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May 26 / King Kaufman

Bethlehem Shoals: I got beat up in freshman writing, and it helped

Bethlehem ShoalsBethlehem Shoals was a founder and the driving force behind the thinking—and maybe slightly twisted—person’s NBA site FreeDarko, which recently ceased operation.

You can get a pretty good idea of the site’s tone from the two books it published, “FreeDarko Presents: The Macrophenomenal Pro Basketball Almanac: Styles, Stats, and Stars in Today’s Game” in 2008 and ” FreeDarko Presents: The Undisputed Guide to Pro Basketball History” last year.

As the FreeDarko writer known as Brickowski put it, the site spent its six-year life “using the NBA as a prism from which to view race, culture, politics, and almost everything else that really matters.”

Shoals has written about the NBA for many other outlets, including The Nation, Slate, Sports Illustrated, and McSweeney’s. He’s blogging about the playoffs for GQ.

You can also find him on Twitter and Tumblr.

I asked Shoals for his best advice on writing:

Everything I learned about writing, I learned by getting the s**t kicked out of me. And after that, I still wasn’t very good.

I went to a small, pricey liberal arts school for undergrad. Everybody had to take a freshman writing course; these varied depending on the professor.

I originally signed up for a section taught by a post-colonial English prof. It was no fun, and after two days, I convinced her that I needed to switch out. I doubt she believed that I knew everything about literary theory already, but she was certainly offended enough to turn me loose.

A friend of mine had suggested an elegantly grouchy anthropology professor who was sick of students not being able to write. So in his late-60s, he decided to start teaching them himself.

He hailed from the Midwest, went to Oxford or Cambridge, and was a world-class expert on the Congo. He was affectionate, but an utter, arrogant prick. And he had every right to be. It suited him, and made him into a great teacher.

I don’t really remember much about our readings, lectures or discussions, other than him making fun of us, and often the writers, a lot.

The real heart of the course was the breakout tutorials, where twice a week, he would meet with us in groups of three or four. We took turns having our latest papers projected onto the wall, where they would be ridiculed, line-edited and just generally torn to shreds by the all-too-eager (and always well-meaning) instructor.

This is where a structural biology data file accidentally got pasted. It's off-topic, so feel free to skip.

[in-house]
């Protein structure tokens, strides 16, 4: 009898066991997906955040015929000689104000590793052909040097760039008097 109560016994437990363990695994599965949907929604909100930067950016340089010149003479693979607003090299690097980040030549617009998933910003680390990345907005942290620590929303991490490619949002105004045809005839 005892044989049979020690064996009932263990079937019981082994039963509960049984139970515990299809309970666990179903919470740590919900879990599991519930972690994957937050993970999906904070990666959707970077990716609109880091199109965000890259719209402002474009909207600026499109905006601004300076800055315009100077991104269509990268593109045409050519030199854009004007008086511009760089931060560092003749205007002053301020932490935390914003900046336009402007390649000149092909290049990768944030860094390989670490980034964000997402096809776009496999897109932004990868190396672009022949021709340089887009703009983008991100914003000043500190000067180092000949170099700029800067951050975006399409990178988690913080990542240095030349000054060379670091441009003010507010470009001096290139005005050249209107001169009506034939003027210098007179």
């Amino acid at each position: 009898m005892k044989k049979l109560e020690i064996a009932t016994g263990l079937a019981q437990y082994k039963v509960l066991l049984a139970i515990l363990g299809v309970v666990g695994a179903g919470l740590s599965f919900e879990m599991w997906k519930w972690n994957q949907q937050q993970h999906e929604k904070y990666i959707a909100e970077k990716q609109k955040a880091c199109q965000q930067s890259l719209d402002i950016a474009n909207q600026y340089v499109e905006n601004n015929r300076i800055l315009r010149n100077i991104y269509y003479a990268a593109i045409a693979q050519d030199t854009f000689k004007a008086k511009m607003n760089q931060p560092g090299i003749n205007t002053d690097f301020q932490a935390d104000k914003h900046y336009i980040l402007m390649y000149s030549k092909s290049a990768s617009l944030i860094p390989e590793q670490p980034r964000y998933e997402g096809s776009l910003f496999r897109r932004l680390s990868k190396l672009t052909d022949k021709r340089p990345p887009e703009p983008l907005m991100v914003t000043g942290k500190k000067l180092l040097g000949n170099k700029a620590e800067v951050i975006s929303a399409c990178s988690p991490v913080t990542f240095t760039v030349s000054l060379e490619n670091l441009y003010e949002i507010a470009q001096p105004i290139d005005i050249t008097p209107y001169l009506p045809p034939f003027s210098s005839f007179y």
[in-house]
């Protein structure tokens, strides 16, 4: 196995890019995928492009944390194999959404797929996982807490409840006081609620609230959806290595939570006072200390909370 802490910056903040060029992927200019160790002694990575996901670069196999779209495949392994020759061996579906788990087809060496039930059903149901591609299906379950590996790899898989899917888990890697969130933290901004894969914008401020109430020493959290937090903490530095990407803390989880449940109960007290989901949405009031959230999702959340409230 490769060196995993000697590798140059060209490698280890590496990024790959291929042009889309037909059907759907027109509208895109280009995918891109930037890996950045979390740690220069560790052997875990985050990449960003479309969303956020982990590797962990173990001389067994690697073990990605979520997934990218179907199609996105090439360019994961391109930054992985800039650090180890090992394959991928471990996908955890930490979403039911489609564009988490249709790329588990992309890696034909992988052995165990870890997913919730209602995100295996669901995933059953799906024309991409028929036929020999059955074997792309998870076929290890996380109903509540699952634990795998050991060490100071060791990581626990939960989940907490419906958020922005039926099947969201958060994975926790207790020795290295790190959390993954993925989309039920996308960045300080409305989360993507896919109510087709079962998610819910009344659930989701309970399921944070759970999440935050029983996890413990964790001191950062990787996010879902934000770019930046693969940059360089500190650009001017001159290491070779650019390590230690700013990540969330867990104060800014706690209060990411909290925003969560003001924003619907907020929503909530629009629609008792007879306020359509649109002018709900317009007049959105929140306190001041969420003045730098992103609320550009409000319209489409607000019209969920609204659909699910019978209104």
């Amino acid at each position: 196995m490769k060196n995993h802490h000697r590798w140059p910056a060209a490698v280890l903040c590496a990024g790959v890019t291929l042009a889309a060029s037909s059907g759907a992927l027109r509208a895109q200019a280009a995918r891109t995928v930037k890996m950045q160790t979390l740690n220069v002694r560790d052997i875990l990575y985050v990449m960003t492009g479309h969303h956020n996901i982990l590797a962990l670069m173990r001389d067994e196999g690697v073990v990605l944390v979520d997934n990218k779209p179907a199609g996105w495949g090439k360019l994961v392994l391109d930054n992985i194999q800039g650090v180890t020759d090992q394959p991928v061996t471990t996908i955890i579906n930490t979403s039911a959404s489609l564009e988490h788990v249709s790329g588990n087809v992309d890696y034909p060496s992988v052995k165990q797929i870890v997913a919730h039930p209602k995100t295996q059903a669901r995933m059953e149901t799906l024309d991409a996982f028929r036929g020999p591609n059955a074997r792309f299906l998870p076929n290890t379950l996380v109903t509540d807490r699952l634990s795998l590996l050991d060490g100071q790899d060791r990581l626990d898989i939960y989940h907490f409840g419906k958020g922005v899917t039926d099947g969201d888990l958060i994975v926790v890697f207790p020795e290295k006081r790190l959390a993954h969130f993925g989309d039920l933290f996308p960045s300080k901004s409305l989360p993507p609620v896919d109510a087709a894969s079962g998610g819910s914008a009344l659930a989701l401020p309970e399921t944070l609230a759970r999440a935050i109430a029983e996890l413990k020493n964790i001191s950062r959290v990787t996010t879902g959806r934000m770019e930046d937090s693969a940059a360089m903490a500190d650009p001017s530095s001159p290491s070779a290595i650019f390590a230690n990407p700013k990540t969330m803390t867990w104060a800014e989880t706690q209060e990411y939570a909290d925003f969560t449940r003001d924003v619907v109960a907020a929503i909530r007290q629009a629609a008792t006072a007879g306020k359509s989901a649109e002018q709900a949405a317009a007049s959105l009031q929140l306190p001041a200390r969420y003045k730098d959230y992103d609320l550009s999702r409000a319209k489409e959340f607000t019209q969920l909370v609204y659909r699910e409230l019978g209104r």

We were allowed to pipe up in our defense, but usually that just made things worse. What we could not do, though, was get away with a non-answer when he asked us to justify a word-choice, or clarify a passage.

This ritual was excruciating and humiliating and regularly made people cry. I have no idea if it did anyone else any good, but it taught me that, in theory, writers can’t get away with anything.

There is no such thing as an unimportant word, or a sentence that will just take care of itself. I’ve never been much for close-reading; these lessons in close-writing have stuck with me—as trauma, perhaps, but they’re always with me.

In what today might seem like a total anachronism, I did a lot of writing for the Philadelphia Inquirer right after college. I started at a weekly, where things were rarely edited, unless someone who hated your writing got a hold of it. It was like the web, all over again, before its time.

When I hit the big time and found myself doing most of my freelancing for a Knight-Ridder operation, I also discovered the phone-edit. It was like freshman writing all over again.

My main editor took the time (or maybe I demanded it) to work with me. She sometimes spent five minutes explaining to me why a sentence sucked, then piecing together a stronger version on the spot.

I always wondered if she had something better to do; these days, this kind of attention (and on the other side of the editorial equation, free time) is almost unimaginable. But I was lucky enough to catch the tail-end of that era.

That was four years after freshman writing; it’s been nine years since then. I still make mistakes, coast and half-ass it all the time.

I know, though, that I have a conscience. I’m not shameless, or OK with sounding stupid. Sometimes it takes an edit, or two, for me to really find that part of me. Sometimes I don’t have time for that.

But at least I know how good writing gets done, even if I don’t always live up to that standard myself.

The meat of Shoals’ advice is the same as the best advice I ever got: Make every word count.